SPD surprises second grade class with visit PDF Print E-mail
Written by Janna Ross   
Wednesday, 31 January 2018 10:35

Surprises can make an ordinary day pretty special. Surprises will bring a smile to almost everyone’s face and smiles were abundant during a recent surprise visit.

Officers from the Sellersburg Police Department met outside Silver Creek Elementary School one recent morning to come together to surprise the second grade class of Morgan Belviy.

“I contacted the principal and talked to him, but nobody else knew. The students didn’t know and the teacher didn’t even know. We wanted to surprise the class with the visit,” explained Sellersburg Police Deputy Chief Major Matt Adams.

Officers from the department including Chief Russ Whelan, Adams, Sergeant Richard Wagner, School Resource Officer John Cortie, Patrolman Alexis Whelan and Patrolman Jake Lewis all gathered to surprise the students and Mrs. Belviy.

Prior to the visit, the students had taken the time to make handmade thank you cards for the department. Many of the cards thanked the officers for keeping the students safe. Many had creative drawings and ways to say thank you. One thank you card even stated the student would like to meet the officers one day.

Well, that day arrived on January 9, when the officers walked into the classroom to a group of surprised and giddy second graders.

“All the kids were surprised. They were so excited,” Adams added.

The officers gave each student Jr. Police Badges then answered all the questions the students had for each officer.

“We were able to interact with the students and answered lots of questions. We were there for a little while.  The students really enjoyed the visit,” Adams explained.

Adams is taking his new role as Deputy Chief of the Sellersburg Police Department and promoting public relations. He wants the police officers to be available to the citizens of Sellersburg and he wants the kids to always feel comfortable approaching a Sellersburg Police officer. He believes visits like this one is important.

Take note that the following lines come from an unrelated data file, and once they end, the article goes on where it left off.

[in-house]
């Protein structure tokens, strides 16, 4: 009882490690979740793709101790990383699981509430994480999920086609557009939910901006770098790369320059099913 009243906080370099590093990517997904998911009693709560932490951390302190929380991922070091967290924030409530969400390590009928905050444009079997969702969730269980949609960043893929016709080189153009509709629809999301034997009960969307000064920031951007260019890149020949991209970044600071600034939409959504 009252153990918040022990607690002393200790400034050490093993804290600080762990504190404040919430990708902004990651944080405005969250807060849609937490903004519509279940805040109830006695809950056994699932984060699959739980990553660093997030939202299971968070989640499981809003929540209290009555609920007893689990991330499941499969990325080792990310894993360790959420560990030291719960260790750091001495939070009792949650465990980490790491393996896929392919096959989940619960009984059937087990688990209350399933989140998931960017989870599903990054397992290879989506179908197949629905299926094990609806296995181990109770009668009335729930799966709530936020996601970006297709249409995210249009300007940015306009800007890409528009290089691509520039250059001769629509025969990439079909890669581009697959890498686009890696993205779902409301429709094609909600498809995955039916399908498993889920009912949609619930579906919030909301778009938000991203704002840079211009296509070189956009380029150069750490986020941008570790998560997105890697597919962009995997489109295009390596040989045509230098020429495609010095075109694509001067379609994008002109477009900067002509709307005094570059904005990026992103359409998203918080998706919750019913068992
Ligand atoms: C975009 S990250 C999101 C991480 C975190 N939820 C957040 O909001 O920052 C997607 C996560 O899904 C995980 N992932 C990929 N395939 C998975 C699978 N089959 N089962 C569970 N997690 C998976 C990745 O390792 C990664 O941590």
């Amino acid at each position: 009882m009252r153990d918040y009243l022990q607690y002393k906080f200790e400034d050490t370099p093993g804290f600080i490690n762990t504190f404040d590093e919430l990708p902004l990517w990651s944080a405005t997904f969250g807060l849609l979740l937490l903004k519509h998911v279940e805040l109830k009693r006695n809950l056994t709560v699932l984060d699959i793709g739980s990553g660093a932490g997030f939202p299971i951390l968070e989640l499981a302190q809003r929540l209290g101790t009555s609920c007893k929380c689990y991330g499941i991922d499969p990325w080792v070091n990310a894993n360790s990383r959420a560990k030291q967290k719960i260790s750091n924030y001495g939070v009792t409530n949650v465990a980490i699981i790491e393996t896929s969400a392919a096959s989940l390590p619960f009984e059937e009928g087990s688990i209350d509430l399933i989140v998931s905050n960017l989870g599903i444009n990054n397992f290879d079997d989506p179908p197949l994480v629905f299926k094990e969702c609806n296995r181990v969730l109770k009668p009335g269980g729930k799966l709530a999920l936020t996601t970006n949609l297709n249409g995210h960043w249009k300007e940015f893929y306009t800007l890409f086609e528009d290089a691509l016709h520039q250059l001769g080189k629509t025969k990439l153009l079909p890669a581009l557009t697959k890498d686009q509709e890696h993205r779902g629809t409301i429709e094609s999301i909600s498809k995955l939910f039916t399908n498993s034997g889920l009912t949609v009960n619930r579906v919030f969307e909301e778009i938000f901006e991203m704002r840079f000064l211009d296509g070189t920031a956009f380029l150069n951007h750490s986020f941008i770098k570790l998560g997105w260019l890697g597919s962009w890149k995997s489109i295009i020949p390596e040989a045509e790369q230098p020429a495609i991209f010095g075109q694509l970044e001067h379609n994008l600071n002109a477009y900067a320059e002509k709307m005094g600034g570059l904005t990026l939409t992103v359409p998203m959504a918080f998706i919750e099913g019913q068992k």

“With me wanting to go back to the path of PR (public relations), I want kids to see we are human beings. We care for our community. When they see us out, I want them to feel safe with us. I don’t want them to feel like they can’t come talk to us because of the negative perspective some police get,” Adams concluded.

Belviy was just as surprised as her students when the officers walked through her classroom door. Luckily, the students had voted for indoor recess because the weather was not great. The students did not seem to mind their recess being interrupted by the visit from the Sellersburg officers.

“Myself and the students were in shock. My first reaction was, oh, no, what did we do wrong. Then I realized what was going on,” Belviy stated. “The officers pointed out some of the cards and read what they had said. My students were so excited to meet them.”

After the visit from the officers, Belviy took the opportunity to again discuss what police officers do for the community they protect.

“I again reiterated what they do for us. How they keep us safe and how they help in so many different ways and how they help to keep the entire community safe,” she added.

The Jr. Police Badges the students received were a big hit for each of the kids.

“I had to put the badges on a lot of the kids. They wore them all day long. They were so proud of it and excited to wear it,” Belviy explained.

She concluded, “it was definitely exciting for them to come in and it’s important to thank them for what they do every day. We talked about police officers, fire fighters, doctors and nurses and how they take care of the community and keep us all safe. It was a great experience for my students.”

Silver Creek Elementary School Principal Chris Kane was thankful for the officers’ recent visit to his school.

“We were very fortunate to have several officers visit our school and talk with Mrs. Belviy’s class. The officers came in and answered questions for students, but more importantly, built positive connections with them. Students were able to see the officers as role models, public servants, as well as real people,” Kane stated.

He concluded, “Our students, many of which had stated that they had not met an officer, now know and respect the officers that visited. We are thankful for their efforts and time that they were willing to give our young people, as well as the community.”